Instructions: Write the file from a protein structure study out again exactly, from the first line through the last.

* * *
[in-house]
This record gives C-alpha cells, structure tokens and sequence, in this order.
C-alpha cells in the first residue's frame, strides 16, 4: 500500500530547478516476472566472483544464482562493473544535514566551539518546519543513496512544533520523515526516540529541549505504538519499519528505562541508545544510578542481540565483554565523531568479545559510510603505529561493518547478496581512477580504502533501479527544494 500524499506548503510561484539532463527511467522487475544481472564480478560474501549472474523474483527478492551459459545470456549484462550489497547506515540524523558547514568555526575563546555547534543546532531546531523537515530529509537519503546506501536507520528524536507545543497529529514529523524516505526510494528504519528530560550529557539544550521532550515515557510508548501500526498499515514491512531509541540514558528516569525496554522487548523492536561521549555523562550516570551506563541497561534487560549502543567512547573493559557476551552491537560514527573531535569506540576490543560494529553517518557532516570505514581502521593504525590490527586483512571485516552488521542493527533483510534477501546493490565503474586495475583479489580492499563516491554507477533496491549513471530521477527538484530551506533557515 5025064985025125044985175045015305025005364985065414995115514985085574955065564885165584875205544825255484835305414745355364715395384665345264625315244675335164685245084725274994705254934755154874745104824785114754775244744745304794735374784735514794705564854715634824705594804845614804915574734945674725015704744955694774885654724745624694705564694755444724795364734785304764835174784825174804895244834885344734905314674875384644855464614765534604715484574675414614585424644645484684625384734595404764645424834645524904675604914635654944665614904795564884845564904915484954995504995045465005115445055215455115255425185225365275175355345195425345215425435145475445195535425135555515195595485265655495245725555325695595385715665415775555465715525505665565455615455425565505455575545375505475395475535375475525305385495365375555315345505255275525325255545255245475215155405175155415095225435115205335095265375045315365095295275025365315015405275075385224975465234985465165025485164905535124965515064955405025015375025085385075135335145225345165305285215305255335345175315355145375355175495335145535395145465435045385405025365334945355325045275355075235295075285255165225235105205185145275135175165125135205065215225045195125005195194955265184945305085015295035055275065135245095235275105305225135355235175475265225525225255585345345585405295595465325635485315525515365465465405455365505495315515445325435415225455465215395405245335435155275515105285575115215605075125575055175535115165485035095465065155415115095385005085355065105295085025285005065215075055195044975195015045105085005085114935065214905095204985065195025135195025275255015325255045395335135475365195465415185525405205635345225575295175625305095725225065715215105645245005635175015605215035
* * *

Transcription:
[in-house]
This record gives C-alpha cells, structure tokens and sequence, in this order.
C-alpha cells in the first residue's frame, strides 16, 4: 500500500530547478516476472566472483544464482562493473544535514566551539518546519543513496512544533520523515526516540529541549505504538519499519528505562541508545544510578542481540565483554565523531568479545559510510603505529561493518547478496581512477580504502533501479527544494 500524499506548503510561484539532463527511467522487475544481472564480478560474501549472474523474483527478492551459459545470456549484462550489497547506515540524523558547514568555526575563546555547534543546532531546531523537515530529509537519503546506501536507520528524536507545543497529529514529523524516505526510494528504519528530560550529557539544550521532550515515557510508548501500526498499515514491512531509541540514558528516569525496554522487548523492536561521549555523562550516570551506563541497561534487560549502543567512547573493559557476551552491537560514527573531535569506540576490543560494529553517518557532516570505514581502521593504525590490527586483512571485516552488521542493527533483510534477501546493490565503474586495475583479489580492499563516491554507477533496491549513471530521477527538484530551506533557515 5025064985025125044985175045015305025005364985065414995115514985085574955065564885165584875205544825255484835305414745355364715395384665345264625315244675335164685245084725274994705254934755154874745104824785114754775244744745304794735374784735514794705564854715634824705594804845614804915574734945674725015704744955694774885654724745624694705564694755444724795364734785304764835174784825174804895244834885344734905314674875384644855464614765534604715484574675414614585424644645484684625384734595404764645424834645524904675604914635654944665614904795564884845564904915484954995504995045465005115445055215455115255425185225365275175355345195425345215425435145475445195535425135555515195595485265655495245725555325695595385715665415775555465715525505665565455615455425565505455575545375505475395475535375475525305385495365375555315345505255275525325255545255245475215155405175155415095225435115205335095265375045315365095295275025365315015405275075385224975465234985465165025485164905535124965515064955405025015375025085385075135335145225345165305285215305255335345175315355145375355175495335145535395145465435045385405025365334945355325045275355075235295075285255165225235105205185145275135175165125135205065215225045195125005195194955265184945305085015295035055275065135245095235275105305225135355235175475265225525225255585345345585405295595465325635485315525515365465465405455365505495315515445325435415225455465215395405245335435155275515105285575115215605075125575055175535115165485035095465065155415115095385005085355065105295085025285005065215075055195044975195015045105085005085114935065214905095204985065195025135195025275255015325255045395335135475365195465415185525405205635345225575295175625305095725225065715215105645245005635175015605215035